This article was originally posted on PRNEWS here.
On Thursday, November 15, 2018, monuments and landmarks across the world were illuminated in purple lights. People wore purple to work, and newscasters wore purple hair. Some even dyed their hair purple. For one day, the whole world – or, at least a whole lot of it – turned purple. But why?
These eye-catching displays raised awareness for pancreatic cancer – the world’s toughest cancer – and the World Pancreatic Cancer Coalition, a group of more than 70 pancreatic cancer organization in over 30 countries across six continents united to “Demand Better” for patients diagnosed with this dreadful disease.
Creating exceptional, innovative work for our health + wellness clients at Hill+Knowlton Strategies is important, but motivating people to act is the true measure of success. For example, in last year’s pancreatic cancer awareness campaign:
- We generated more than 1.3 million social and digital engagements (video views, likes, shares, and comments), shattering our prior year’s metrics by growing digital engagement by more than 235%;
- Google searches for pancreatic cancer-related terms spiked during our campaign window, demonstrating that people were searching – and learning more about — the symptoms and risks of the disease.
Here are five key takeaways if you’re looking to raise awareness and drive progress on your issue or cause.
- Your community members are your best ambassadors.
Much like engaged employees are a brand’s best ambassadors, your health issue advocates are the best way to expand the reach of your message, especially if your campaign lacks the resources to run television commercials. With all the worthy issues and causes out there, people often experience “compassion fatigue,” so the best way to get someone to take action is to have a relative, friend, or coworker they know ask them.
- Use behavioral science to inform your content and messaging.
Applying research to guide your communications strategy is a best practice. At H+K, we employ behavioral scientists as part of our Data + Analytics team because we know people don’t always act rationally, and their stated preferences in quantitative surveys and focus groups often do not match their actions.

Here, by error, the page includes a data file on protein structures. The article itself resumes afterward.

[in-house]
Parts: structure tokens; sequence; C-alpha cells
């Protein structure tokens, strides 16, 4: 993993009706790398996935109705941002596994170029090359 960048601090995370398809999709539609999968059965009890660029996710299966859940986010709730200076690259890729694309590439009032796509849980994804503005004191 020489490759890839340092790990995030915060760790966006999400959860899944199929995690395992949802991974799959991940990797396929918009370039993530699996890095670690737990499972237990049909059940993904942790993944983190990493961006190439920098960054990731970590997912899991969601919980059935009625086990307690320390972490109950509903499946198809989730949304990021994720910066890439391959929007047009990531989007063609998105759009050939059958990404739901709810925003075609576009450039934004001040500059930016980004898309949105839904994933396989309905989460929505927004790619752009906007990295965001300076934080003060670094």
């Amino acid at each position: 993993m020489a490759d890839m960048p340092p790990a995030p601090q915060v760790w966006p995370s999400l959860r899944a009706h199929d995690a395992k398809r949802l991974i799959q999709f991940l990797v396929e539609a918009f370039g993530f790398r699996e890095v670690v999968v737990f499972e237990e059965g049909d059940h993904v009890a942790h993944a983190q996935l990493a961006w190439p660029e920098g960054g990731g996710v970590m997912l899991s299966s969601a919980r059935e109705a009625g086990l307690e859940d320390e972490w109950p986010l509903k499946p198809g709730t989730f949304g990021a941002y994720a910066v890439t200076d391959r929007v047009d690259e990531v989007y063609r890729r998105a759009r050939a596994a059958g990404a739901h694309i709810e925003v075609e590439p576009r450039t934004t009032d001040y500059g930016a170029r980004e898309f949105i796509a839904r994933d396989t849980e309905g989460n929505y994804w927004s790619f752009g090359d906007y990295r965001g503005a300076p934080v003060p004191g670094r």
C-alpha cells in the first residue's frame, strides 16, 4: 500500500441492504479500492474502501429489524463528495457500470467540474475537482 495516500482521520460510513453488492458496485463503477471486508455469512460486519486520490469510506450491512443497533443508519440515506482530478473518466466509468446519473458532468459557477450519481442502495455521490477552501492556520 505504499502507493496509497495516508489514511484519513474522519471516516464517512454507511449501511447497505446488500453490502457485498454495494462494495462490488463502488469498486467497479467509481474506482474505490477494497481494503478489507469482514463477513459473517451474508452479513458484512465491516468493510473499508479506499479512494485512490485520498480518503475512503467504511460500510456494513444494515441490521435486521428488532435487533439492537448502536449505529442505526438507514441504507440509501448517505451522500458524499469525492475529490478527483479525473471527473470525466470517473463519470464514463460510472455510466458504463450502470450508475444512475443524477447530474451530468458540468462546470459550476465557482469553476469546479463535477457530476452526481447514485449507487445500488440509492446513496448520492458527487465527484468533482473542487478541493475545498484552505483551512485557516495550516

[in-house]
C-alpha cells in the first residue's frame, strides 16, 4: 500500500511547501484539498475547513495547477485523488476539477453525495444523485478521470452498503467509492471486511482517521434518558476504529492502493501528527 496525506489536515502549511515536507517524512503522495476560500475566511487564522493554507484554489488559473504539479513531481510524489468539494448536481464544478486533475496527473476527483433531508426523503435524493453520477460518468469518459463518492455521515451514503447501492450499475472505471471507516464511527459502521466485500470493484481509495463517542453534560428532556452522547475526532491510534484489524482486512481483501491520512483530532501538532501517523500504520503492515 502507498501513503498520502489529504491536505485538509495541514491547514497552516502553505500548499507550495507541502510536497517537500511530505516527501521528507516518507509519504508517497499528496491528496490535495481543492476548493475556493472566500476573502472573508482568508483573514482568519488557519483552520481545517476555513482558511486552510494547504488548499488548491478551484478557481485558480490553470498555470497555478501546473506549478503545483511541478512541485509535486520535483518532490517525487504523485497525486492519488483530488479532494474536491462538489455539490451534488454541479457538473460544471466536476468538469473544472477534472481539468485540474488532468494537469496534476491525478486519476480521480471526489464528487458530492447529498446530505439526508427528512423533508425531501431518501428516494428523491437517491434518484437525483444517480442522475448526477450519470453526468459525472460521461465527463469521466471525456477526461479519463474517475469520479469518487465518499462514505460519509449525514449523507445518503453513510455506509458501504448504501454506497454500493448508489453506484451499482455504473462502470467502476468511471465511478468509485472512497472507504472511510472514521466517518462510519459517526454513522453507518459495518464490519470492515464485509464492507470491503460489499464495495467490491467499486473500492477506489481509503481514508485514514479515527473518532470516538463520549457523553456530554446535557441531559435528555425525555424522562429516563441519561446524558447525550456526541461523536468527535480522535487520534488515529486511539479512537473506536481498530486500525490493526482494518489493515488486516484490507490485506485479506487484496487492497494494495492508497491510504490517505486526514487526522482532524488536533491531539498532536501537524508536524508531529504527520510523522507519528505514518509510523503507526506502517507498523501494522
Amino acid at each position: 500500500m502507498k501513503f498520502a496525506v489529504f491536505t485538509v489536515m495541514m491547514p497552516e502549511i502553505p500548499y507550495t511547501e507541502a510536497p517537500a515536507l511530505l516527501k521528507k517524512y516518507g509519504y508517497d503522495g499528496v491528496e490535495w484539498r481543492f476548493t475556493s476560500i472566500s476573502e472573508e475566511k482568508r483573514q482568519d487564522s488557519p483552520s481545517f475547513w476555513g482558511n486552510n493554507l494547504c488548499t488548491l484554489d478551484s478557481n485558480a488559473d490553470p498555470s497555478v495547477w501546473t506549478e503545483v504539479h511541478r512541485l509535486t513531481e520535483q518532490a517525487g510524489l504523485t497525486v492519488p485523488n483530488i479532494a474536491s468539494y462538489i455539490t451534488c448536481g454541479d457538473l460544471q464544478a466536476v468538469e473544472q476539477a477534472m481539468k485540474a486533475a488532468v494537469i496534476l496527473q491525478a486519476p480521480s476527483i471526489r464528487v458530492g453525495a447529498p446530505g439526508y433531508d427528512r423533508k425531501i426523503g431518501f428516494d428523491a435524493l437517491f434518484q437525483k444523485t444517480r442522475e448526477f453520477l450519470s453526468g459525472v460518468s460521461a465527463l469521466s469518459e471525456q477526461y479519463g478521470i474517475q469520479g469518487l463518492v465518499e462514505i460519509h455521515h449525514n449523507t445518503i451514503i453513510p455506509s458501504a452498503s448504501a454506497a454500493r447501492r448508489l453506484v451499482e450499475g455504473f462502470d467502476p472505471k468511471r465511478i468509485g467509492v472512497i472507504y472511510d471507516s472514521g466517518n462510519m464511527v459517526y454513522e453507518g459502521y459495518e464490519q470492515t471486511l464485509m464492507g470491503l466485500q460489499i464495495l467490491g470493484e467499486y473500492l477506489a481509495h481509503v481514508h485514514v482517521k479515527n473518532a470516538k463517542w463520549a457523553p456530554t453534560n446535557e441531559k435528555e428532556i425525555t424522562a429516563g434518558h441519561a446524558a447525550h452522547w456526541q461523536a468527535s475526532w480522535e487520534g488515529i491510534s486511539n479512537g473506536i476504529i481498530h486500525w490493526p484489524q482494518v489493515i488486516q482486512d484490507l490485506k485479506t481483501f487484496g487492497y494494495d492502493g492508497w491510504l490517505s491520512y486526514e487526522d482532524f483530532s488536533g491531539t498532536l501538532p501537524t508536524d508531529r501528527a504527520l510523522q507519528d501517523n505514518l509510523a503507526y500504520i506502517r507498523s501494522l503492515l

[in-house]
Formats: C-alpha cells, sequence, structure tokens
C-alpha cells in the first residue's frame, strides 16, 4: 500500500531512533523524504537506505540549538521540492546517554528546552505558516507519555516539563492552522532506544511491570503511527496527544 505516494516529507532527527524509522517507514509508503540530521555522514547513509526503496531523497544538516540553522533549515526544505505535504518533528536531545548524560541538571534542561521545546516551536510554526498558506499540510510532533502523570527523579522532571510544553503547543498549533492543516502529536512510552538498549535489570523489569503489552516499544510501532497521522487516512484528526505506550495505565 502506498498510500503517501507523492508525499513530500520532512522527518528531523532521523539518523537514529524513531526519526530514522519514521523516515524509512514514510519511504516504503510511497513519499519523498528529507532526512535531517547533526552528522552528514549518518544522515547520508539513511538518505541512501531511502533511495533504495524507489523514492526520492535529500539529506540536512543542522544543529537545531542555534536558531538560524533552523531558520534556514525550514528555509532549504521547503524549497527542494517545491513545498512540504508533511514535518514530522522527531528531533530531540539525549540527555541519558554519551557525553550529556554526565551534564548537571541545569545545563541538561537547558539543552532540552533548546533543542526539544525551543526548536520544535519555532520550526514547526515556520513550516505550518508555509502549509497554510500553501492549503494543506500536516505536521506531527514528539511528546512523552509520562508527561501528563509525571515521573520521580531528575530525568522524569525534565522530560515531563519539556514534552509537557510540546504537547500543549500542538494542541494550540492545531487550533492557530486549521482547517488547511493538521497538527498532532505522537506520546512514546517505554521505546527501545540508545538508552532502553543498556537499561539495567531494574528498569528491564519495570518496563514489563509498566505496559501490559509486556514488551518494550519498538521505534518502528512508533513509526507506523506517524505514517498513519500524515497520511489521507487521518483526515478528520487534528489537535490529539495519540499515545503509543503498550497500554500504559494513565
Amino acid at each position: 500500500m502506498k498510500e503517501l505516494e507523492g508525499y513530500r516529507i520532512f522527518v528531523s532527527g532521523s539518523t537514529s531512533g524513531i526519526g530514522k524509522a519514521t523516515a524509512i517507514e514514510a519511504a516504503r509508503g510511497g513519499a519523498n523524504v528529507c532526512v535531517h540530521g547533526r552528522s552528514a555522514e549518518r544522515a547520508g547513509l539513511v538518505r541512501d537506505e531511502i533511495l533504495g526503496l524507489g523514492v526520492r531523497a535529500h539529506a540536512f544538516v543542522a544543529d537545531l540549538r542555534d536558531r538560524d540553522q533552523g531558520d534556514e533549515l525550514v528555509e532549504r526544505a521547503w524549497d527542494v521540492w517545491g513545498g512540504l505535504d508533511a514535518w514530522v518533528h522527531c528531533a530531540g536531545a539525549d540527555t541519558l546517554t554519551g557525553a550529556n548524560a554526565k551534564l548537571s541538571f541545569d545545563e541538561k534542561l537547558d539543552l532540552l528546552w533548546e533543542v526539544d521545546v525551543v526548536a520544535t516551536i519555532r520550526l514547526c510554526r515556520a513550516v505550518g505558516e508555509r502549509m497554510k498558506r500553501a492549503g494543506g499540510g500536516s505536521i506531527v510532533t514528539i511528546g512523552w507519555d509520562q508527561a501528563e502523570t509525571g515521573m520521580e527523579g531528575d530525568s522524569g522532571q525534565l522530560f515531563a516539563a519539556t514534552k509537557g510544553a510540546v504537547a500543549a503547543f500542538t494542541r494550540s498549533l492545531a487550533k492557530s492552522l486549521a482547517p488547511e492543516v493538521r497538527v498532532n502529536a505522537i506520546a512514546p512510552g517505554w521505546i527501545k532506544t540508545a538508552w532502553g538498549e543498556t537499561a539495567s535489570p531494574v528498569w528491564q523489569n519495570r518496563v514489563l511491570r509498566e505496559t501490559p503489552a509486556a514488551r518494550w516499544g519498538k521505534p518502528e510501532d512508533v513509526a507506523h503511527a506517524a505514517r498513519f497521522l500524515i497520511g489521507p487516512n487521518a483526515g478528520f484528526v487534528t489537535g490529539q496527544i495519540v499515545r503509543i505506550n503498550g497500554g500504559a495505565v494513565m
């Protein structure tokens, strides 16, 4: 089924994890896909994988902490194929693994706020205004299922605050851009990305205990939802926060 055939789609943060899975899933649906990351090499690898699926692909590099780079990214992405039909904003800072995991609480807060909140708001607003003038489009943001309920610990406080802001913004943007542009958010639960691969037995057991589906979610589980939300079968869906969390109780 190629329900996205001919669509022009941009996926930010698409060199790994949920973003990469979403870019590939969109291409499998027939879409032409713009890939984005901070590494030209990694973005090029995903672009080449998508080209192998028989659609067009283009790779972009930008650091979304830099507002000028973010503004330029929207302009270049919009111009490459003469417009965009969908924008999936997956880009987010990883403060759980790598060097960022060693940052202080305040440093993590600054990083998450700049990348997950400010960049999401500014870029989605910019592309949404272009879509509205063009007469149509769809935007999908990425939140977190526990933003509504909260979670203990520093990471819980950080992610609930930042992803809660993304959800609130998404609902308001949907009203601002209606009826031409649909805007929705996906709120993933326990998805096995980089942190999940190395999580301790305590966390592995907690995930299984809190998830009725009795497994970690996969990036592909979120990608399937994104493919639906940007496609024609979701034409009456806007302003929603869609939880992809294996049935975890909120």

In our campaign to raise awareness about the symptoms and risks of pancreatic cancer – which won a PRSA Silver Anvil for Global Communications last year – we used behavioral science principles to test which copy on our core social graphics would generate the most engagement. We found that a message based on “anticipated regret” (i.e., “Don’t let someone you love get diagnosed too late”) resonated the most among audiences in three continents. So, we made that our primary reason to care – and share.
- Think visually.
PR pros organizing a press event understand the importance of compelling visuals for television. The same applies to your social campaigns. We challenge our designers to use bold colors and eye-catching images to make our social campaigns truly “thumb-stopping,” a.k.a. they’re able to break through the clutter on people’s feeds.
- Be mindful of cultural differences and nuances.
When running global campaigns, it’s important to avoid culturally insensitive imagery or having an American bias seep into your content. Watch your slang, too. “It’s lit” may be an aspirational comment in the U.S., but the phrase could have wildly different interpretations overseas. Same goes for your acronyms: What could be a handy pneumonic device here in the States might be incomprehensible jargon in San Paolo or Shanghai.
- Have a clear call to action, and put some social spend behind it.
What do you want your audience to think or do? It might be donate something, visit your website, write their congresswoman, or see a doctor. Whatever it is, make sure your call to action is clear – and easy to take. Make sure to also carve out budget to promote your content on social…paid media amplifies the reach of your organic posts, allowing you to communicate with consumers who aren’t followers. Your amazing content alone simply doesn’t generate enough exposure with Facebook’s current algorithms.
Social media has been a blessing for so many health-related campaigns, from the Ice Bucket Challenge to #HereForYou to Know Your Lemons. Getting noticed, however, is increasingly challenging. Which leads me to my final piece of advice: never underestimate the power of having at least ONE truly memorable story. More than anything, a compelling, relatable story will transcend geographic boundaries and cultures.